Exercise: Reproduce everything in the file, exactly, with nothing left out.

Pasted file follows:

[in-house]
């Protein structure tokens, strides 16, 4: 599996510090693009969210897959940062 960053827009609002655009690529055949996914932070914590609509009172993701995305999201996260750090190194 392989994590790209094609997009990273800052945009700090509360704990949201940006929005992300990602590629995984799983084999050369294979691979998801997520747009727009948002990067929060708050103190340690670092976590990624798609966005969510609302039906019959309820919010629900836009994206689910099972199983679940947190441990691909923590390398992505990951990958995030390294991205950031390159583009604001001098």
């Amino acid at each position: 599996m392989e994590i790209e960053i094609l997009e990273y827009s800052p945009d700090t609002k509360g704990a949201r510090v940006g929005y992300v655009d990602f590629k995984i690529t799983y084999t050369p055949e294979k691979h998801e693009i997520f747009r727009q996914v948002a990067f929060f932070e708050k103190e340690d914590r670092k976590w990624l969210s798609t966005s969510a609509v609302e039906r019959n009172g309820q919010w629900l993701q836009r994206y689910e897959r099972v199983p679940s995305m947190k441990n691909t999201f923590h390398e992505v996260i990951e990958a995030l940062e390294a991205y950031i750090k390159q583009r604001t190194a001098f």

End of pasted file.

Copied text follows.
[in-house]
């Protein structure tokens, strides 16, 4: 599996510090693009969210897959940062 960053827009609002655009690529055949996914932070914590609509009172993701995305999201996260750090190194 392989994590790209094609997009990273800052945009700090509360704990949201940006929005992300990602590629995984799983084999050369294979691979998801997520747009727009948002990067929060708050103190340690670092976590990624798609966005969510609302039906019959309820919010629900836009994206689910099972199983679940947190441990691909923590390398992505990951990958995030390294991205950031390159583009604001001098």
């Amino acid at each position: 599996m392989e994590i790209e960053i094609l997009e990273y827009s800052p945009d700090t609002k509360g704990a949201r510090v940006g929005y992300v655009d990602f590629k995984i690529t799983y084999t050369p055949e294979k691979h998801e693009i997520f747009r727009q996914v948002a990067f929060f932070e708050k103190e340690d914590r670092k976590w990624l969210s798609t966005s969510a609509v609302e039906r019959n009172g309820q919010w629900l993701q836009r994206y689910e897959r099972v199983p679940s995305m947190k441990n691909t999201f923590h390398e992505v996260i990951e990958a995030l940062e390294a991205y950031i750090k390159q583009r604001t190194a001098f």